Checking for blisters
There are beneficial test methods to consider when measuring the blistering of paint coatings applied to substrates, notably those described by ASTM.
It’s clear that possession of good knowledge plays an important role in the completion of a successful coatings survey, but it’s also important to have a deep and full appreciation of the specific test methods such ASTM D714 that relate to assessing a system’s weakness.
Relying on the use of photographic reference standards, this test method should be used to evaluate the degree of blistering that takes place when paint systems are subjected to conditions that lead to blistering. These conditions are numerous and include, among others, soluble salts, soluble pigments, moisture, retained solvents and thermal gradients.
ASTM D714, which provides a standard way of describing the size and density of the blisters to draw comparisons of severity, is used principally on metal and other nonporous surfaces. However, it’s also a suitable way to evaluate blistering on wood and other porous surfaces if the size of blisters falls within the scope of the standard. When the reference standards are used as a specification of performance, the permissible degree of blistering must be agreed upon between the coating system’s purchaser and seller.
It must also be acknowledged that ASTM D714 does not purport to address all of the safety concerns, if any, associated with its use. It’s the responsibility of the coatings surveyor to establish appropriate safety, health, and environmental practices for the survey and then prior to use, determine the applicability of regulatory limitations.
Photographs are included to illustrate the size and frequency of blistering and any description should cover four characteristics: size distribution of the blistering in terms of mensuration units; frequency of occurrence per unit area; pattern of distribution over the surface; and shape of blister. To carry out the test, the paint film should be subjected to agreed conditions and followed up by an evaluation of the film to gauge the degree of blistering – dense, medium dense, medium and few – by comparison with the photographic standards.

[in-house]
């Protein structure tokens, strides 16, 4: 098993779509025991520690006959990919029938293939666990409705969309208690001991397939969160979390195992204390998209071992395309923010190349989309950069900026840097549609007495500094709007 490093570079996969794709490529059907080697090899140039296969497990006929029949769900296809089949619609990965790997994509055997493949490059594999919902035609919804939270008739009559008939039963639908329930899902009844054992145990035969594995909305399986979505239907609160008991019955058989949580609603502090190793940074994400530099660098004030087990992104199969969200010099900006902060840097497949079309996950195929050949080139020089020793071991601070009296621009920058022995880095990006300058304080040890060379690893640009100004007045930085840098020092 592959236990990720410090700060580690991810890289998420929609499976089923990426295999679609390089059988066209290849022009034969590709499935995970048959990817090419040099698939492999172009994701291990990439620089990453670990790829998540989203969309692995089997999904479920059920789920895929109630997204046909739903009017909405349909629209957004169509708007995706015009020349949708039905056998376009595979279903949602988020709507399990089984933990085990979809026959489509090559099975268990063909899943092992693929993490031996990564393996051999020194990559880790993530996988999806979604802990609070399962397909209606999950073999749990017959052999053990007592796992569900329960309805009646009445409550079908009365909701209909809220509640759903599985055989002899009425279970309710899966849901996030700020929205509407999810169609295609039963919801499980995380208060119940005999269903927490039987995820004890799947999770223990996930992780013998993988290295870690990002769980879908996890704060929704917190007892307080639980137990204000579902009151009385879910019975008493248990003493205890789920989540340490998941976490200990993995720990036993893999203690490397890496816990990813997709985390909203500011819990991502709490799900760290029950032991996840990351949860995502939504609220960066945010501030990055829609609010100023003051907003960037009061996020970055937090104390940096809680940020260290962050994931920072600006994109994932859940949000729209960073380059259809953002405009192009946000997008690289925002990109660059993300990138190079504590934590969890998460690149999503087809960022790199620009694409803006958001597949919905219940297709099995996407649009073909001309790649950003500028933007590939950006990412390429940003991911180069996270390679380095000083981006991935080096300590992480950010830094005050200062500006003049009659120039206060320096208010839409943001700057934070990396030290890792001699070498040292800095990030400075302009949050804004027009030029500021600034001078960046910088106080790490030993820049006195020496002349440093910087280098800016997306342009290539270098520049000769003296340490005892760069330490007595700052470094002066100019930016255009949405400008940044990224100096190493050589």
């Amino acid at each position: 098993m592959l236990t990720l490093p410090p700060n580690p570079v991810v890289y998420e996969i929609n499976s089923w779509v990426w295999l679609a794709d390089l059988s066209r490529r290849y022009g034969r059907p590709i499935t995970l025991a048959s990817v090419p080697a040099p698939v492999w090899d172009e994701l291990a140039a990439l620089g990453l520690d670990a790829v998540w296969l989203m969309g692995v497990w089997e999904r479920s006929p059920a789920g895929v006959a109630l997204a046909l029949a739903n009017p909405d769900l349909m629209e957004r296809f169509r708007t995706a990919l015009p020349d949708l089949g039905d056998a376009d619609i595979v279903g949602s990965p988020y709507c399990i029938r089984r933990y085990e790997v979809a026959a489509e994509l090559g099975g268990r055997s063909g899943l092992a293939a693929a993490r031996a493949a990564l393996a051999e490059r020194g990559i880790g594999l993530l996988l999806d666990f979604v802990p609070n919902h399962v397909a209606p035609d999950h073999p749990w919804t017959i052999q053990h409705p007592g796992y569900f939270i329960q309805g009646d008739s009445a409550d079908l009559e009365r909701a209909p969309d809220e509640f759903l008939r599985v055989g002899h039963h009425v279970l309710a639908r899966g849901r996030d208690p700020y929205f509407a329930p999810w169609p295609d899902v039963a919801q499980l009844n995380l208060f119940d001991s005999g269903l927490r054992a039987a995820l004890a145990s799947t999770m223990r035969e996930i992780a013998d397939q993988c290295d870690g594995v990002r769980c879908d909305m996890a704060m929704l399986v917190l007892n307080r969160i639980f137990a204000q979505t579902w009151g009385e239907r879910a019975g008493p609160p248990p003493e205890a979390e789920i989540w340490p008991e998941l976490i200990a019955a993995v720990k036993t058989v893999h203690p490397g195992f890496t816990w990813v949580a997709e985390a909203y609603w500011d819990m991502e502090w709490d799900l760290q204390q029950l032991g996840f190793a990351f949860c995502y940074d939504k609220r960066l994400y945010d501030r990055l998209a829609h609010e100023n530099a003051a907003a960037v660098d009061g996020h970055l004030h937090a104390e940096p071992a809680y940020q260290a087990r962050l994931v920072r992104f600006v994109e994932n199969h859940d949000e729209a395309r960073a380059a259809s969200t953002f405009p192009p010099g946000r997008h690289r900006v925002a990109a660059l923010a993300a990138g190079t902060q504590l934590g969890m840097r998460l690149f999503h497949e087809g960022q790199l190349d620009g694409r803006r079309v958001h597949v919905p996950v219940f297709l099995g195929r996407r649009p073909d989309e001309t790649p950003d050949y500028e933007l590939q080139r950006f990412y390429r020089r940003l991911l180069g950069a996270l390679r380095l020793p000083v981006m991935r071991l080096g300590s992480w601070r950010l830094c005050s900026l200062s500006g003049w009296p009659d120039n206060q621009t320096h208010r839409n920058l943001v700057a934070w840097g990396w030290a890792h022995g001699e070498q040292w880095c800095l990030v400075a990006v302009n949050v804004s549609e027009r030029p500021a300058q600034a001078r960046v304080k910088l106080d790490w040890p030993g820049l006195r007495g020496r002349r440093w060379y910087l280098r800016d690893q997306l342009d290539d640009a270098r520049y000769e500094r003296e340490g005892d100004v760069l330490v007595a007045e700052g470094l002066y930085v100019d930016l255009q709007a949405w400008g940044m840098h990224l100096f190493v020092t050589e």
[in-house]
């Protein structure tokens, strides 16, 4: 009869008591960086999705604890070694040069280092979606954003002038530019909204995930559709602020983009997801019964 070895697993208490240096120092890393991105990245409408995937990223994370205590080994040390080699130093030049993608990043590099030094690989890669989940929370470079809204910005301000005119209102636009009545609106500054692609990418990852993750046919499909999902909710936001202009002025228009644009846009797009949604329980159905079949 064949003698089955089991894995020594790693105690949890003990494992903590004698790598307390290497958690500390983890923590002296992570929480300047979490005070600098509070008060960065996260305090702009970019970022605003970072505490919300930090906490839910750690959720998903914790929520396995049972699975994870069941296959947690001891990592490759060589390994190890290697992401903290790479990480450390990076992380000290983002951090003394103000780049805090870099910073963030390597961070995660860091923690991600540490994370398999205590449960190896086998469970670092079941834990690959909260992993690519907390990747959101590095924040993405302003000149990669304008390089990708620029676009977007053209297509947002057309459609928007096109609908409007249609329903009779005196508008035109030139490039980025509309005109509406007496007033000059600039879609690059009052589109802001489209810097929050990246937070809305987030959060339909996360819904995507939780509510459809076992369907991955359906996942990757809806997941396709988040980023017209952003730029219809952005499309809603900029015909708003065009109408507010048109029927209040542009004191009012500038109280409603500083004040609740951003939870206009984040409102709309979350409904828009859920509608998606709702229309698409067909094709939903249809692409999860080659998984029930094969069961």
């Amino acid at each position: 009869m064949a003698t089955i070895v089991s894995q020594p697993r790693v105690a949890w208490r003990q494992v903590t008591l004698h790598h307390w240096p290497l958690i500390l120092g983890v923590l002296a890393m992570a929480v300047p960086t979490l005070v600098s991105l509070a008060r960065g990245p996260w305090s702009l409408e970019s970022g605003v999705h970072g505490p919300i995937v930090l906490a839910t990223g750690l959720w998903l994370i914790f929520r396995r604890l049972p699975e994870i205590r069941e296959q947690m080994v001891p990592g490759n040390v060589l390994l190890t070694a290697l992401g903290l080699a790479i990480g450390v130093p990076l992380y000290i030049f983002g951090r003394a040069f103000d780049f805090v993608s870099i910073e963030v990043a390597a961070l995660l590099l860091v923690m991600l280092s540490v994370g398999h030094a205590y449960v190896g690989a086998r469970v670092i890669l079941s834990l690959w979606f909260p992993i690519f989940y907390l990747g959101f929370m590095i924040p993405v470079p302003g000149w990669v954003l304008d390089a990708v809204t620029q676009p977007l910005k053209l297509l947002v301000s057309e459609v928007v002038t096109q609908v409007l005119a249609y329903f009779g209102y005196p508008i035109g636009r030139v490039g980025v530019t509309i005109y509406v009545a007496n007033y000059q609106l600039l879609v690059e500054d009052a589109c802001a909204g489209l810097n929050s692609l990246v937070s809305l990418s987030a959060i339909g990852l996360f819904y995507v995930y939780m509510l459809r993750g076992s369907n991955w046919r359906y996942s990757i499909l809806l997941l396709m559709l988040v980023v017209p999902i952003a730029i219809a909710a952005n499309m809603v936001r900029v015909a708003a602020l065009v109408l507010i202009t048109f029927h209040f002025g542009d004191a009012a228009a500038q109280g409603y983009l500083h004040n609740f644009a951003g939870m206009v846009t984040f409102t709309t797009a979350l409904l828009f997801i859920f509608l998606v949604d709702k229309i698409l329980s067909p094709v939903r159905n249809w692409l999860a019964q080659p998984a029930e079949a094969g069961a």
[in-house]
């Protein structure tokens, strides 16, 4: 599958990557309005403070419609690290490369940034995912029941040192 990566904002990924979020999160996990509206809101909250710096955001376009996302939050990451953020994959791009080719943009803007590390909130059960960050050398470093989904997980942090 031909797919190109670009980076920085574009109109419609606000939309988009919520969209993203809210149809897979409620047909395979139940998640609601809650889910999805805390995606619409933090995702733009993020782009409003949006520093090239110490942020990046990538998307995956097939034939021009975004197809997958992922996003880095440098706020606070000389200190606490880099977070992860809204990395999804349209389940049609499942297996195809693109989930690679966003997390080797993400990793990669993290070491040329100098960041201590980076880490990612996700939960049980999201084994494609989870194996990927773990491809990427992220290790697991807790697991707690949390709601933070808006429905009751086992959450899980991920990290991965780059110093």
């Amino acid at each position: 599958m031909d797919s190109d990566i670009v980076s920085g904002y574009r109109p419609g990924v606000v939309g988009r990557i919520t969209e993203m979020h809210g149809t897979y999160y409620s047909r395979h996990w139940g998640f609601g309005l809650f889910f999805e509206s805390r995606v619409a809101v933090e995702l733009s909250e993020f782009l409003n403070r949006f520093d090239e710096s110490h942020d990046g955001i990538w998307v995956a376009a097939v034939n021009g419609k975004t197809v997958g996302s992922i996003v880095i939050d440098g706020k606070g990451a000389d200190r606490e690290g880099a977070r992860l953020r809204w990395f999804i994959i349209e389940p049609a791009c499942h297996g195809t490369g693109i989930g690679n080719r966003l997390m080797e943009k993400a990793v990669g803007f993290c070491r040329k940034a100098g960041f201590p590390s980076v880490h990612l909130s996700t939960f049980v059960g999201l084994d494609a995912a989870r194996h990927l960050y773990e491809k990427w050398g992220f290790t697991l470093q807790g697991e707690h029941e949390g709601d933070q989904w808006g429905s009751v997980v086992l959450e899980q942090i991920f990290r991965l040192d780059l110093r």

A final report should be prepared to designate the test procedure and the size of the blisters along with the qualitative term or symbol indicating the frequency. If necessary, an additional phrase to describe the distribution pattern such as ‘small clusters’ or ‘large patches’ can be included to augment the recording of an area that has a non-uniform pattern.
It’s clear that evaluating the degree of blistering is important during the inspection and assessment of protective coatings, helping to determine their viability, integrity and durability. So comprehensively observing this test method will go a long way to ensuring coatings protect as designed and continue to deliver long term performance. More about ASTM D714 at Fitz’s Atlas of Coating Surveys at https://fitzsatlas.com/